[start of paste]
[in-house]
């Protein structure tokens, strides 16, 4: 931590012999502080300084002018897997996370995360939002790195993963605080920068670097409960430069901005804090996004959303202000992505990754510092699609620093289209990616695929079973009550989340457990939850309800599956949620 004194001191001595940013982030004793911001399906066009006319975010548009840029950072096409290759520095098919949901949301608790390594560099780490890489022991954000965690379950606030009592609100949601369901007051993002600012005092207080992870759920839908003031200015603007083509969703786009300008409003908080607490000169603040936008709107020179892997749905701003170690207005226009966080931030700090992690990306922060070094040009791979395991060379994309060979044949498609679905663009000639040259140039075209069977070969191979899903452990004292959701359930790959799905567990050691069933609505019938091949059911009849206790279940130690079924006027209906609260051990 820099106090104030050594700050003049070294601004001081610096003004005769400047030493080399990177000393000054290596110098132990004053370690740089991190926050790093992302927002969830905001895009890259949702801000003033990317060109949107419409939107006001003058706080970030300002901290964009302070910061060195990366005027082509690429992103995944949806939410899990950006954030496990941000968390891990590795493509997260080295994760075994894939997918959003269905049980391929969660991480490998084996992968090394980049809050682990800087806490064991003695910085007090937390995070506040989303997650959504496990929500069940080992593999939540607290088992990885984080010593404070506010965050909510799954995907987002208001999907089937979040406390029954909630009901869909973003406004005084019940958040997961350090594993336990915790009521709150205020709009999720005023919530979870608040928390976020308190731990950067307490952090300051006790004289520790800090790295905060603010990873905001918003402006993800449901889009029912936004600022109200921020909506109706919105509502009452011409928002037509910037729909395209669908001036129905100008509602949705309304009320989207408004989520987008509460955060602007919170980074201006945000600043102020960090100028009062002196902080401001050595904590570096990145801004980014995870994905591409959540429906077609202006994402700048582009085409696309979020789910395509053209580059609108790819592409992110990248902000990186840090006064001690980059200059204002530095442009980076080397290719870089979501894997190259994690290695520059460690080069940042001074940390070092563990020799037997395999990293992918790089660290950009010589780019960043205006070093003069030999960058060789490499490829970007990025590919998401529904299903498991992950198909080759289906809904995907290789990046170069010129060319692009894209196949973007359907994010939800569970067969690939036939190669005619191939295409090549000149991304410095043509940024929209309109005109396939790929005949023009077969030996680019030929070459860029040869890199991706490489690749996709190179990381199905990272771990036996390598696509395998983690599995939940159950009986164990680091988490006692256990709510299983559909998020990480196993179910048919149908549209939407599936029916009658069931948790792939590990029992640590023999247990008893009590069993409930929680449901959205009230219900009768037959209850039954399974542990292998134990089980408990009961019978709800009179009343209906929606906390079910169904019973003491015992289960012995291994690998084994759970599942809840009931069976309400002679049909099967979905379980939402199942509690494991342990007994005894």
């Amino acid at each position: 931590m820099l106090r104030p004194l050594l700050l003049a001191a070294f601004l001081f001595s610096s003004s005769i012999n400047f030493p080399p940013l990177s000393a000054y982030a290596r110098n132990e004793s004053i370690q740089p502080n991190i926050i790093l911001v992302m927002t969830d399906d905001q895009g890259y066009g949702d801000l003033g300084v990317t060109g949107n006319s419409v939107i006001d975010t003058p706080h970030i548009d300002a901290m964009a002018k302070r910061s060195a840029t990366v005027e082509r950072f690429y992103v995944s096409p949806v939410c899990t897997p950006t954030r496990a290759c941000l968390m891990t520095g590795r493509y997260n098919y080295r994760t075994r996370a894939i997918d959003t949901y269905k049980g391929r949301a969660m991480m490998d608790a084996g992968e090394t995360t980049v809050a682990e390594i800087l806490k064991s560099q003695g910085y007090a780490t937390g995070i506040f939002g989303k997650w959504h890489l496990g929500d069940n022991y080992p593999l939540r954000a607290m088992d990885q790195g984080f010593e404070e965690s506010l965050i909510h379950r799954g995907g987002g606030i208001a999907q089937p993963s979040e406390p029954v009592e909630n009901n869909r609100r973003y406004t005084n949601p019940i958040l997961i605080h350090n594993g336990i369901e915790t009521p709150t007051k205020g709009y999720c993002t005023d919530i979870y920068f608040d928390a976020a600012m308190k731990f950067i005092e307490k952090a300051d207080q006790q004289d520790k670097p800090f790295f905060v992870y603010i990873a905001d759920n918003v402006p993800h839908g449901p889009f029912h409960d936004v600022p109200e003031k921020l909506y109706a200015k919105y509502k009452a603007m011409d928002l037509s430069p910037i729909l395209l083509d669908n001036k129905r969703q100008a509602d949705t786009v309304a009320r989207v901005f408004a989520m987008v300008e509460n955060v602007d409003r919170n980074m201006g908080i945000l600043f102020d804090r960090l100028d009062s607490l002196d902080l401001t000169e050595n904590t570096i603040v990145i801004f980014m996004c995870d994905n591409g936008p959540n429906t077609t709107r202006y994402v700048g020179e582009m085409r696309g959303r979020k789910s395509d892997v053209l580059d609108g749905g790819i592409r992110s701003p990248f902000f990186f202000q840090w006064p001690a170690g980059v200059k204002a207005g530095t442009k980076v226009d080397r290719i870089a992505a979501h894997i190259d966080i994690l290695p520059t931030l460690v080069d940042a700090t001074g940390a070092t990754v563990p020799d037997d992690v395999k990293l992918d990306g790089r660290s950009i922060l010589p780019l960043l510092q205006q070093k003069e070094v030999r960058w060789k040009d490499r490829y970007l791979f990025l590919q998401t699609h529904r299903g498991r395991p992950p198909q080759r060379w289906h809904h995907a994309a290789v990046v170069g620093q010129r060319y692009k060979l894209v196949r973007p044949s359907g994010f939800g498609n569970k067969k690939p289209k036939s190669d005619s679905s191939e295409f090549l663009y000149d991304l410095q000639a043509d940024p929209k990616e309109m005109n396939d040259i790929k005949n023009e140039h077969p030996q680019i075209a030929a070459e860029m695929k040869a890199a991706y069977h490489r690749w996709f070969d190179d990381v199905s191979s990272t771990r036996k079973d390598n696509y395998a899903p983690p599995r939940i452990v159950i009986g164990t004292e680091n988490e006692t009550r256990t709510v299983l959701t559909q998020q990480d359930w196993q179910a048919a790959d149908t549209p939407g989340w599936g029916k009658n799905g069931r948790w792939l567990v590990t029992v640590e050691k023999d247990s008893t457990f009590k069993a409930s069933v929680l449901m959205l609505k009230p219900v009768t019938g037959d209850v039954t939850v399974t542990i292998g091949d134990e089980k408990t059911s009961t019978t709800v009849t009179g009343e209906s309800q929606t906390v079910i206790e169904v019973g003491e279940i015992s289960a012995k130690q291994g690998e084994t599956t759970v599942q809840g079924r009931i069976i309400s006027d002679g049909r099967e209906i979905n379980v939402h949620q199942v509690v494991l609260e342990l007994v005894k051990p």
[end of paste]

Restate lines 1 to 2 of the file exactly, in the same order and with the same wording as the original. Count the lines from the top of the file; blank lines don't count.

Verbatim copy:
[in-house]
């Protein structure tokens, strides 16, 4: 931590012999502080300084002018897997996370995360939002790195993963605080920068670097409960430069901005804090996004959303202000992505990754510092699609620093289209990616695929079973009550989340457990939850309800599956949620 004194001191001595940013982030004793911001399906066009006319975010548009840029950072096409290759520095098919949901949301608790390594560099780490890489022991954000965690379950606030009592609100949601369901007051993002600012005092207080992870759920839908003031200015603007083509969703786009300008409003908080607490000169603040936008709107020179892997749905701003170690207005226009966080931030700090992690990306922060070094040009791979395991060379994309060979044949498609679905663009000639040259140039075209069977070969191979899903452990004292959701359930790959799905567990050691069933609505019938091949059911009849206790279940130690079924006027209906609260051990 820099106090104030050594700050003049070294601004001081610096003004005769400047030493080399990177000393000054290596110098132990004053370690740089991190926050790093992302927002969830905001895009890259949702801000003033990317060109949107419409939107006001003058706080970030300002901290964009302070910061060195990366005027082509690429992103995944949806939410899990950006954030496990941000968390891990590795493509997260080295994760075994894939997918959003269905049980391929969660991480490998084996992968090394980049809050682990800087806490064991003695910085007090937390995070506040989303997650959504496990929500069940080992593999939540607290088992990885984080010593404070506010965050909510799954995907987002208001999907089937979040406390029954909630009901869909973003406004005084019940958040997961350090594993336990915790009521709150205020709009999720005023919530979870608040928390976020308190731990950067307490952090300051006790004289520790800090790295905060603010990873905001918003402006993800449901889009029912936004600022109200921020909506109706919105509502009452011409928002037509910037729909395209669908001036129905100008509602949705309304009320989207408004989520987008509460955060602007919170980074201006945000600043102020960090100028009062002196902080401001050595904590570096990145801004980014995870994905591409959540429906077609202006994402700048582009085409696309979020789910395509053209580059609108790819592409992110990248902000990186840090006064001690980059200059204002530095442009980076080397290719870089979501894997190259994690290695520059460690080069940042001074940390070092563990020799037997395999990293992918790089660290950009010589780019960043205006070093003069030999960058060789490499490829970007990025590919998401529904299903498991992950198909080759289906809904995907290789990046170069010129060319692009894209196949973007359907994010939800569970067969690939036939190669005619191939295409090549000149991304410095043509940024929209309109005109396939790929005949023009077969030996680019030929070459860029040869890199991706490489690749996709190179990381199905990272771990036996390598696509395998983690599995939940159950009986164990680091988490006692256990709510299983559909998020990480196993179910048919149908549209939407599936029916009658069931948790792939590990029992640590023999247990008893009590069993409930929680449901959205009230219900009768037959209850039954399974542990292998134990089980408990009961019978709800009179009343209906929606906390079910169904019973003491015992289960012995291994690998084994759970599942809840009931069976309400002679049909099967979905379980939402199942509690494991342990007994005894």